GRS + reading group + more aesthetics = kung fu sex
I'm working on updating the notes I have on my online version of the Tractatus, as we go through it, and I've found a few more basic points worth noting even in what I had covered already. I don't know if anyone is interested to read what I have to say about it, but I put it up more for the purpose of giving very minimal guidance through a difficult work, rather than trying to impose interpretations. So most of what I do there is point out connections between propositions and issues in various places in the book, to help myself and others get a more cohesive picture of what's going on in it. I welcome the comments of anyone who gives a damn about my notes or even on any typos you might find in that copy of the Tractatus text (I've been told, non-specifically, that there are some).
Some more photos were posted on the department site, some of which were long overdue to be put up. Check out our December party and Philosophy of Language Conference. Between those two sets, that's well over 100 photos of members of our department, friends and visitors. Before long (I mean it this time) we'll have another set up with pictures from the recent Philosophy/Statistics bowling "tournament". We're probably the most photographed philosophy department I know (well, the one with the most photos online, anyway). Is that weird? Does anybody else do this? Not that there's anything wrong with it.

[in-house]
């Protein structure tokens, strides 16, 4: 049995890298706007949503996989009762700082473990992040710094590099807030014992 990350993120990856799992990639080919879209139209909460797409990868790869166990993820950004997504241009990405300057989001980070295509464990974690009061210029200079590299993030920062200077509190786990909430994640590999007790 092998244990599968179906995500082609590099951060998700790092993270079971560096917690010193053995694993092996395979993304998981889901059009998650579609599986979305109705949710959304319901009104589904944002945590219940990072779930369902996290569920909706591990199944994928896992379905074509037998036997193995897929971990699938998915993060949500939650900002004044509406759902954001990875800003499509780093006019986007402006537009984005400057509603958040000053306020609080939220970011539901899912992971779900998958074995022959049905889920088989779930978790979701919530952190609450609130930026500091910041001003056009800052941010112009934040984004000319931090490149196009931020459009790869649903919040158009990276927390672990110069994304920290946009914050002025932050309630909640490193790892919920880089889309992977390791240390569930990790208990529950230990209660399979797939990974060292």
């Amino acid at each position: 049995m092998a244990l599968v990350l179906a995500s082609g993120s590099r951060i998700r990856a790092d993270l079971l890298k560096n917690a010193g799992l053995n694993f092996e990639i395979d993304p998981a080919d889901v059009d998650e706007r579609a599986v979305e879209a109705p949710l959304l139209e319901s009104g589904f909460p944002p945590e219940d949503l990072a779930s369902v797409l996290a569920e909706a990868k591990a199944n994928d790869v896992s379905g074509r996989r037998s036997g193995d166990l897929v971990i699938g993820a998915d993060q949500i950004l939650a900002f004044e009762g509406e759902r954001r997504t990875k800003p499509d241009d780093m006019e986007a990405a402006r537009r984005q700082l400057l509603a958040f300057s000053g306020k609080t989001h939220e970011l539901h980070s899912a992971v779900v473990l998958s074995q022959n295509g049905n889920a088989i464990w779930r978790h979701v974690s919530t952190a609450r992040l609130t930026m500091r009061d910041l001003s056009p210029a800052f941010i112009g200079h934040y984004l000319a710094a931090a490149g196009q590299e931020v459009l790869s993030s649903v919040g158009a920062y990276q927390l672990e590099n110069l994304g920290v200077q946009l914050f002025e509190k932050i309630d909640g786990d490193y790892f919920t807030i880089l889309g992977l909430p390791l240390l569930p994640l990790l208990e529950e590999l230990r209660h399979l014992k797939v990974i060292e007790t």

On another note, after I posted that bit last time about aesthetics, I had a few long discussions with some of my fellow philgrads (including the Josh-meister) about the issue, so this thing ain't dead yet. Here's one issue of interest: It seems like some arguments for the subjectivity of aesthetic value rely on views about what is and isn't appropriate to tell someone about art. For example, some people have the intuition that it's inappropriate (in a sense to be specified) to tell someone that they shouldn't like X. However, I think we can separate views about the propriety of communicating our aesthetic evaluations in certain ways (e.g., trying to convince someone else of them) from the question of whether that evaluation is irremediably subjective. For example, although I would feel wrong telling someone that their taste in music is bad, i.e., that they shouldn't be into what they are into, I have no problem telling someone that they should like something that they don't already like (as long as I can give some reasons for this that have any hope of bringing about the change in taste). So the issue of whether it's appropriate (warranted, or felicitous, perhaps?) to tell someone that their aesthetic evaluation of something is wrong is perhaps separable from whether people can be wrong about these things, or can convince others of their views, or whatever other kind of subjective/objective issues are keeping you up at night. What do you think?